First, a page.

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Dr. David Estroff is the first pediatrician at USAG Grafenwöhr in some two years.

Dr. David Estroff is the first pediatrician at USAG Grafenwöhr in some two years. (U.S. Army photo)

GRAFENWÖHR, Germany — The growing U.S. Army Garrison Grafenwöhr has one new face that parents might or might not be happy to see, depending on the circumstances.

The garrison, which is seeing an influx of troops as part of the service’s transformation in Europe, has gotten its first pediatrician in about two years. Dr. David Estroff is one of only 20 Army pediatricians in Europe, Europe Regional Medical Command officials said.

"The pediatrician adds another layer of expertise that we have," said Lt. Col. Kendra Whyatt, the garrison clinic commander.

Although Estroff is new to the civilian side of Army medicine, he is no stranger to the service. Estroff is a retired colonel who served for 10 years in the active-duty Army and 10 years in the Army Reserve. He worked mostly in Washington state but also did some brief stints in South Korea and Mannheim, Germany.

"I know the people (in Army medicine) and I know the system. It gives me a big advantage," Estroff said.

Estroff said he hopes to be able to see patients soon, but in the meantime, he is familiarizing himself with the medical services available to children in the area since he is a general practice pediatrician and might have to refer patients to specialists.

He plans to visit a children’s hospital in nearby Weiden and other local medical centers, he said.

Without a base pediatrician, families have had to take their kids to family doctors at the clinic. In some cases they have had to see a local German doctor, said Jennifer Walsh, a Bavarian Medical Department Activity spokeswoman.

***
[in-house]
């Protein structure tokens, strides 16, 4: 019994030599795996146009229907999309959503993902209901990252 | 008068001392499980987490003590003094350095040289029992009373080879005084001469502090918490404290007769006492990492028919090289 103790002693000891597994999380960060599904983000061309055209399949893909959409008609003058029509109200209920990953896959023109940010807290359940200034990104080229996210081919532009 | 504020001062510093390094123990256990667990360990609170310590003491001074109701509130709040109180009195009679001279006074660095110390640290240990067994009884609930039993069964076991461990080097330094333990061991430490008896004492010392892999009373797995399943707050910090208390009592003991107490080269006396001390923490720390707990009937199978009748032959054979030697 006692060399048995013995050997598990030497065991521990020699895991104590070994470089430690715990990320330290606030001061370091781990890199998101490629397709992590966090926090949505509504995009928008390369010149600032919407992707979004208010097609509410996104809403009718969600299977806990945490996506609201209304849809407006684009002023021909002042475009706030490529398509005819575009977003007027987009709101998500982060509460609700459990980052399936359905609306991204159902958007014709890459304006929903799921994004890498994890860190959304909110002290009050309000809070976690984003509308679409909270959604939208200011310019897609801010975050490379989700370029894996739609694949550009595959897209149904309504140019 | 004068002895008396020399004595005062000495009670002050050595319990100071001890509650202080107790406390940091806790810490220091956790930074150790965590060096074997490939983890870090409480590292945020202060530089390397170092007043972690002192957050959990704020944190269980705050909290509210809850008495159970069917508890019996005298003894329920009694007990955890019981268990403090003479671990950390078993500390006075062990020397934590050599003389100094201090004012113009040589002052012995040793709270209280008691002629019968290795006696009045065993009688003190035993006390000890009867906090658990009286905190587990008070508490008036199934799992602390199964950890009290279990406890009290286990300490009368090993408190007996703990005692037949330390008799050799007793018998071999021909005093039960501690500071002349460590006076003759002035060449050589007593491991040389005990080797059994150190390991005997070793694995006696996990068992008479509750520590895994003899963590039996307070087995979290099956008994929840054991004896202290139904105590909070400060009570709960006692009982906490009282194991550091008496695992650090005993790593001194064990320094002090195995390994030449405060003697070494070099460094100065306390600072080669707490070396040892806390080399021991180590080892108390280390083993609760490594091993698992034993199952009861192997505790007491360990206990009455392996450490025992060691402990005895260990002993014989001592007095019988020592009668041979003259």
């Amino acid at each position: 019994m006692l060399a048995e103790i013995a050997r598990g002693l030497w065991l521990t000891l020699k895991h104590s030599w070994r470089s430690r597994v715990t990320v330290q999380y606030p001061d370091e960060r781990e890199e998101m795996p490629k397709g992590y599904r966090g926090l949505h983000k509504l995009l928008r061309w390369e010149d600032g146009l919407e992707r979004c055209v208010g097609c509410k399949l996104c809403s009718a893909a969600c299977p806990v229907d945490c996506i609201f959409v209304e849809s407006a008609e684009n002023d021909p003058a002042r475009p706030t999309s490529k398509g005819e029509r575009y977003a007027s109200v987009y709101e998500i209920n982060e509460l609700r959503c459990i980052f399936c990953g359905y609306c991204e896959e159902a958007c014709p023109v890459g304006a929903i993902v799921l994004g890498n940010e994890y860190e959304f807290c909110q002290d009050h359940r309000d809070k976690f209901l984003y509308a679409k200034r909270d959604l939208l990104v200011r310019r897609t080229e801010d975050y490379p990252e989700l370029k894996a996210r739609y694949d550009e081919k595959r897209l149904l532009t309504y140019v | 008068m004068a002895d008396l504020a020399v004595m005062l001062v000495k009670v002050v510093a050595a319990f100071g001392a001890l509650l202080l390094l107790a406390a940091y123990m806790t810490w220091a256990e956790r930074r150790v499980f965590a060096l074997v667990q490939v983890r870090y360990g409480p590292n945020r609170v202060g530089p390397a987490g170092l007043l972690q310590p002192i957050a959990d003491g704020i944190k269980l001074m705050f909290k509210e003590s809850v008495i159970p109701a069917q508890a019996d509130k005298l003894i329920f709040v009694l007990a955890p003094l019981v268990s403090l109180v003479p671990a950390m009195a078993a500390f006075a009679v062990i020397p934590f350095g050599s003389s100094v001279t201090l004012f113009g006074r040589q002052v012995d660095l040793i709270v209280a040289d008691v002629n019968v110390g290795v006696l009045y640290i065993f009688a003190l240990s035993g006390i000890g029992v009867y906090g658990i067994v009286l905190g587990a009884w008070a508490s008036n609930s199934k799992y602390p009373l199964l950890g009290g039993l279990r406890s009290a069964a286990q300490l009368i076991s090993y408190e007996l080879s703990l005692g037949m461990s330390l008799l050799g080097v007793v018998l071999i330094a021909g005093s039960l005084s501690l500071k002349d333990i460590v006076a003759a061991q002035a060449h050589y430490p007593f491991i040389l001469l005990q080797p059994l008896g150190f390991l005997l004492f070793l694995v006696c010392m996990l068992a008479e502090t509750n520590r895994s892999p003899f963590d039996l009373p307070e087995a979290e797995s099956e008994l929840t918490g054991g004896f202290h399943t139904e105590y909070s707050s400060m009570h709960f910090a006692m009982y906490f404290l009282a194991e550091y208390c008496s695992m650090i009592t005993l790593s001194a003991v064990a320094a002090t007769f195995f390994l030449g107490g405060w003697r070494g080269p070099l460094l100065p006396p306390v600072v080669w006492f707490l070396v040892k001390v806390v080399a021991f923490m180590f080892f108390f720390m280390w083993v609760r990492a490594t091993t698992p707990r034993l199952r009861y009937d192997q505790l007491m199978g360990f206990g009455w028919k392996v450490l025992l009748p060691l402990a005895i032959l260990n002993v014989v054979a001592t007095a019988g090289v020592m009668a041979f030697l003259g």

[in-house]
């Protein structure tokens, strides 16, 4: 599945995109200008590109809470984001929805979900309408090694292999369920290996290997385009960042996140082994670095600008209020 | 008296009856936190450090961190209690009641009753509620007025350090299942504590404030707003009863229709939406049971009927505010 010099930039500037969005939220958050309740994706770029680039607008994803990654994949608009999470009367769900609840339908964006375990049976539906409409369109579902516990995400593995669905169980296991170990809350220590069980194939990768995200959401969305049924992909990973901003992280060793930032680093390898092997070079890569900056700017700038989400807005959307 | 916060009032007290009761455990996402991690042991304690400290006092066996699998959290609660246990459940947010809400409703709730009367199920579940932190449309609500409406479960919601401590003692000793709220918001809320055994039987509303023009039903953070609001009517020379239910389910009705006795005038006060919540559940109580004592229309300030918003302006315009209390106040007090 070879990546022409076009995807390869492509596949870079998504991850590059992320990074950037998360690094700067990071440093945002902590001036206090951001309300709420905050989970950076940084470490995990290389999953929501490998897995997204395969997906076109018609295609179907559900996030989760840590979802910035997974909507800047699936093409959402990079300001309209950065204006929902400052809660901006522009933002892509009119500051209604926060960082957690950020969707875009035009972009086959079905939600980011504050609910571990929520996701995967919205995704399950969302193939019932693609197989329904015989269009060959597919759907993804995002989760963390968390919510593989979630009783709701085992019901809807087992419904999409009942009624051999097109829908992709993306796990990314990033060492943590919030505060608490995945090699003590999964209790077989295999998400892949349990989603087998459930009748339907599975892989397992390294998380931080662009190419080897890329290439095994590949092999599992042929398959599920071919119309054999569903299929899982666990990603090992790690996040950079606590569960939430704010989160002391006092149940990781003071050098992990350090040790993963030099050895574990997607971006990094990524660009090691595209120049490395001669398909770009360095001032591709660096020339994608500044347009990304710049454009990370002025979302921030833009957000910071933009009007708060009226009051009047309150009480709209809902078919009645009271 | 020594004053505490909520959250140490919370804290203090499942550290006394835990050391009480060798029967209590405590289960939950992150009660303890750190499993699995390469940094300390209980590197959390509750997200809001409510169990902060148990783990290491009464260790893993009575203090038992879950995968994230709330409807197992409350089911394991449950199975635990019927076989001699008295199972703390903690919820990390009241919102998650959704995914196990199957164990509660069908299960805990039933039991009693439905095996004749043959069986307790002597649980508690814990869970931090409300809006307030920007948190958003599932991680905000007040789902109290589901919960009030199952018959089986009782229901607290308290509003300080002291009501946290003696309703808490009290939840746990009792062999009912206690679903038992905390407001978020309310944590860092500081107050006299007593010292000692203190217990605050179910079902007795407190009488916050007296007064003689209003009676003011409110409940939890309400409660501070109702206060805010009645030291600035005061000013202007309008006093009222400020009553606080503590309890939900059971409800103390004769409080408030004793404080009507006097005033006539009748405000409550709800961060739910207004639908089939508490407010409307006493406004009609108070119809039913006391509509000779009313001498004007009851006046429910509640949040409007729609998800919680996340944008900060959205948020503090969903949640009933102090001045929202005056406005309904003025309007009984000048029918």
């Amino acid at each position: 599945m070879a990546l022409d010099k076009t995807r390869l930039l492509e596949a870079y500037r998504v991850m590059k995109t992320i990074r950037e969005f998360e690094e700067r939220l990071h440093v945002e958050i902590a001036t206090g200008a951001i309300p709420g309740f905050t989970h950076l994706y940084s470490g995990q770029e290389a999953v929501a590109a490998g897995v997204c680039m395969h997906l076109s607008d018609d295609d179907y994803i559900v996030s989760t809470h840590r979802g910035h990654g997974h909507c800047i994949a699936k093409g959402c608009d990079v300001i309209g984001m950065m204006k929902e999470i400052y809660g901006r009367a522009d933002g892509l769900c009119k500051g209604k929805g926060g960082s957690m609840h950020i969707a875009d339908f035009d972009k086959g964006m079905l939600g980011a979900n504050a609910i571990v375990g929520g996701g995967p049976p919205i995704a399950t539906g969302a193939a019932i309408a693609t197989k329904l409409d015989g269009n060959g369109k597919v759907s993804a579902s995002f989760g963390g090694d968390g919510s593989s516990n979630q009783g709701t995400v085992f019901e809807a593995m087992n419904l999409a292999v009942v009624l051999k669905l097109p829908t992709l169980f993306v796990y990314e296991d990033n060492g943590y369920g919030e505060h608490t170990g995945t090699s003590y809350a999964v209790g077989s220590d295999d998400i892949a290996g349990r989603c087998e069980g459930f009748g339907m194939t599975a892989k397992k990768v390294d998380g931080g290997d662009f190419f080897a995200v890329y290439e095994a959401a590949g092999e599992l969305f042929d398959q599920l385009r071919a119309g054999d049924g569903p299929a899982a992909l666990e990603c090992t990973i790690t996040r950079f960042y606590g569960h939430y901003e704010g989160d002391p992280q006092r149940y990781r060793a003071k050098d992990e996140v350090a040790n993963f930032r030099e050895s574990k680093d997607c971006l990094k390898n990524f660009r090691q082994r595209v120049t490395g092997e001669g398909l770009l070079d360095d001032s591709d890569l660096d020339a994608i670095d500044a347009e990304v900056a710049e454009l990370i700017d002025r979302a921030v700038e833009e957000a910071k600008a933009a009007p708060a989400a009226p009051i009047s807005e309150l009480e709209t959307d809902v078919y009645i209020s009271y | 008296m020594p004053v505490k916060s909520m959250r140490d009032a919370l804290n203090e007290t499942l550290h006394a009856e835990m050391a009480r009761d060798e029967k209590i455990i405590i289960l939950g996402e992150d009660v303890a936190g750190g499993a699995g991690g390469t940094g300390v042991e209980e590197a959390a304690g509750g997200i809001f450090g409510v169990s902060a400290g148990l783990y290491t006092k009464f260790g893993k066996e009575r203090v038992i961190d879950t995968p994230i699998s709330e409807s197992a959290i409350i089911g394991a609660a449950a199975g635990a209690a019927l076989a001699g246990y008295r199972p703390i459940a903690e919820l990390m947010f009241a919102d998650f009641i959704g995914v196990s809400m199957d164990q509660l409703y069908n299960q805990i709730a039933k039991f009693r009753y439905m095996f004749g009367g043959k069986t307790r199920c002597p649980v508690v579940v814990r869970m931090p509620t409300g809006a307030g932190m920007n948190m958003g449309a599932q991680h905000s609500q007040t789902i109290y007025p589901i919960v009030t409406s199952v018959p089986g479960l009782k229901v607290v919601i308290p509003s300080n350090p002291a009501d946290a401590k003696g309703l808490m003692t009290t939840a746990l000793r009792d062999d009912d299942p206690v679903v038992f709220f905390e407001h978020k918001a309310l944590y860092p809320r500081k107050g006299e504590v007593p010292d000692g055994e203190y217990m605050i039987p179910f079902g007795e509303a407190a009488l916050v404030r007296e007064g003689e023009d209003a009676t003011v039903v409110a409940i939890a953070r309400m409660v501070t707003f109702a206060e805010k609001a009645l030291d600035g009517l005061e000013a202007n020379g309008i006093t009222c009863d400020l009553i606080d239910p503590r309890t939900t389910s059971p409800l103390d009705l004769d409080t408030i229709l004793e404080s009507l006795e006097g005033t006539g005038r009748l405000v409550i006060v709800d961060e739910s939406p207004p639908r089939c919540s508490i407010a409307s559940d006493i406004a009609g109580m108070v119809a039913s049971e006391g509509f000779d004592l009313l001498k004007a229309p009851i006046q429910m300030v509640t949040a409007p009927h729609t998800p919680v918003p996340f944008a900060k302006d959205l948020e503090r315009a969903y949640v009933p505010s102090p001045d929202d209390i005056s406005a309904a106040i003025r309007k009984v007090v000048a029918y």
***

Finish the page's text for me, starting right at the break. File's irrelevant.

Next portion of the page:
"I think it will add some convenience and reduce the number of subspecialty referrals to local (pediatricians)," Estroff said about his services. "I am looking forward to working with local pediatricians."

Army medical officials said Grafenwöhr’s growth and changing role fueled the need for a pediatrician.

"Grafenwöhr was a place where soldiers would go on rotations for training and now that they have moved a unit there since the USAREUR transformation (started), the population and demographics have changed," said Phil Tegtmeier, a Europe Regional Medical Command spokesman.

As of February this year, nearly 11,000 troops, civilians and family members were stationed at Grafenwöhr, according to U.S. military figures.

The Army announced in May that the 1st Battalion, 2nd Infantry Regiment; 9th Engineer Battalion; 1st Battalion, 77th Field Artillery Regiment; and 172nd Forward Support Battalion are all moving from Schweinfurt to Grafenwöhr. The moves are expected to boost the base’s population by more than 1,100 soldiers and 1,701 dependents, and have left its leaders scrambling to find housing for them. Half of the incoming dependents are going to be spouses, but the new troops will be younger soldiers with young children, Estroff said.

"It’s not like they weren’t seeing kids before I got here. With the increased number of kids, adding to the capabilities (at the clinic) is something I am happy to do," Estroff said.


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